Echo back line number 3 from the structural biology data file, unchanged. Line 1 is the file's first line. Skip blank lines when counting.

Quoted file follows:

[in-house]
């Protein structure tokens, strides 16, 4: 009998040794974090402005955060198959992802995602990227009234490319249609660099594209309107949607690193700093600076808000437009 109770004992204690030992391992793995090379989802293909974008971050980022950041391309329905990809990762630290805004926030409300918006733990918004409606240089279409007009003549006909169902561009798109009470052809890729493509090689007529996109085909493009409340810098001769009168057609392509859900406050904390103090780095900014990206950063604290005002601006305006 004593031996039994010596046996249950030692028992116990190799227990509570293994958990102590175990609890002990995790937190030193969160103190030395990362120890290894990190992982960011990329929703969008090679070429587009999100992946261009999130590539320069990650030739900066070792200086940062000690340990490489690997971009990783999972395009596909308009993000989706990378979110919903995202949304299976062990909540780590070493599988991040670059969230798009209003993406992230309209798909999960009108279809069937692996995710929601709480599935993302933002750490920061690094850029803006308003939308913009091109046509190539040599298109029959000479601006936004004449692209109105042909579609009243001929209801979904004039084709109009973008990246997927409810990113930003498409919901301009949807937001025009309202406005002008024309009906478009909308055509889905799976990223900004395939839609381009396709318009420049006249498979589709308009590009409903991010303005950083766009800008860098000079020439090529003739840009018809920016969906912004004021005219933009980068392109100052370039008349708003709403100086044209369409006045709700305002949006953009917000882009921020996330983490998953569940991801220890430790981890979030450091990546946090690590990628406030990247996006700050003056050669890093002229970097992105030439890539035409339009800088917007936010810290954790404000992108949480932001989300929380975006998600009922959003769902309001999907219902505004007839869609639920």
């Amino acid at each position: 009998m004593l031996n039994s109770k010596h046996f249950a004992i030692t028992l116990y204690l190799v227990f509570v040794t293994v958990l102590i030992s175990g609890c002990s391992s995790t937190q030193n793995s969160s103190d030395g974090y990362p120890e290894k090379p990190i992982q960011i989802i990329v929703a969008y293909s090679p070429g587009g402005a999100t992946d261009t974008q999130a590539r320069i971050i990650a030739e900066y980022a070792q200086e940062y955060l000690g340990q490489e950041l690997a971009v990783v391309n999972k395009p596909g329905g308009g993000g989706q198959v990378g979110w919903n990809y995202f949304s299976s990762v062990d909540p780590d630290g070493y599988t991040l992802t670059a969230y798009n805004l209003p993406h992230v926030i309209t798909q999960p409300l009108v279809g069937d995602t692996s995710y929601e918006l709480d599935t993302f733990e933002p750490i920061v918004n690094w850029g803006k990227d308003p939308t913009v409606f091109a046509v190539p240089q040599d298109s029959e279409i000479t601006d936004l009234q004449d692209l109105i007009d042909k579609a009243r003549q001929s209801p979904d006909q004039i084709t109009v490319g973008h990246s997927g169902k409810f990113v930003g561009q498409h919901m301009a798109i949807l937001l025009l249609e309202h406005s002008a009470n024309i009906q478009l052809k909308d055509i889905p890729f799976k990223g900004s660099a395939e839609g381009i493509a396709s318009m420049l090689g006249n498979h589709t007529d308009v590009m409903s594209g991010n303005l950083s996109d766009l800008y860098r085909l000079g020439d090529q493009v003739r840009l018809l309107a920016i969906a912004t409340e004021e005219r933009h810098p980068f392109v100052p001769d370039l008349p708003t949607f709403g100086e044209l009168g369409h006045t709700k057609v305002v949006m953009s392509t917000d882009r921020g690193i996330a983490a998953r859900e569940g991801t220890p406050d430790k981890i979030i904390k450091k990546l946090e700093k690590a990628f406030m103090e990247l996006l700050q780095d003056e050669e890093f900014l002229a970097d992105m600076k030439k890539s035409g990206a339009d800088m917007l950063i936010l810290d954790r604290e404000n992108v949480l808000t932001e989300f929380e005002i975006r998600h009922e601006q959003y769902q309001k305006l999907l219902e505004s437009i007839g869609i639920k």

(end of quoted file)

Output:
């Amino acid at each position: 009998m004593l031996n039994s109770k010596h046996f249950a004992i030692t028992l116990y204690l190799v227990f509570v040794t293994v958990l102590i030992s175990g609890c002990s391992s995790t937190q030193n793995s969160s103190d030395g974090y990362p120890e290894k090379p990190i992982q960011i989802i990329v929703a969008y293909s090679p070429g587009g402005a999100t992946d261009t974008q999130a590539r320069i971050i990650a030739e900066y980022a070792q200086e940062y955060l000690g340990q490489e950041l690997a971009v990783v391309n999972k395009p596909g329905g308009g993000g989706q198959v990378g979110w919903n990809y995202f949304s299976s990762v062990d909540p780590d630290g070493y599988t991040l992802t670059a969230y798009n805004l209003p993406h992230v926030i309209t798909q999960p409300l009108v279809g069937d995602t692996s995710y929601e918006l709480d599935t993302f733990e933002p750490i920061v918004n690094w850029g803006k990227d308003p939308t913009v409606f091109a046509v190539p240089q040599d298109s029959e279409i000479t601006d936004l009234q004449d692209l109105i007009d042909k579609a009243r003549q001929s209801p979904d006909q004039i084709t109009v490319g973008h990246s997927g169902k409810f990113v930003g561009q498409h919901m301009a798109i949807l937001l025009l249609e309202h406005s002008a009470n024309i009906q478009l052809k909308d055509i889905p890729f799976k990223g900004s660099a395939e839609g381009i493509a396709s318009m420049l090689g006249n498979h589709t007529d308009v590009m409903s594209g991010n303005l950083s996109d766009l800008y860098r085909l000079g020439d090529q493009v003739r840009l018809l309107a920016i969906a912004t409340e004021e005219r933009h810098p980068f392109v100052p001769d370039l008349p708003t949607f709403g100086e044209l009168g369409h006045t709700k057609v305002v949006m953009s392509t917000d882009r921020g690193i996330a983490a998953r859900e569940g991801t220890p406050d430790k981890i979030i904390k450091k990546l946090e700093k690590a990628f406030m103090e990247l996006l700050q780095d003056e050669e890093f900014l002229a970097d992105m600076k030439k890539s035409g990206a339009d800088m917007l950063i936010l810290d954790r604290e404000n992108v949480l808000t932001e989300f929380e005002i975006r998600h009922e601006q959003y769902q309001k305006l999907l219902e505004s437009i007839g869609i639920k």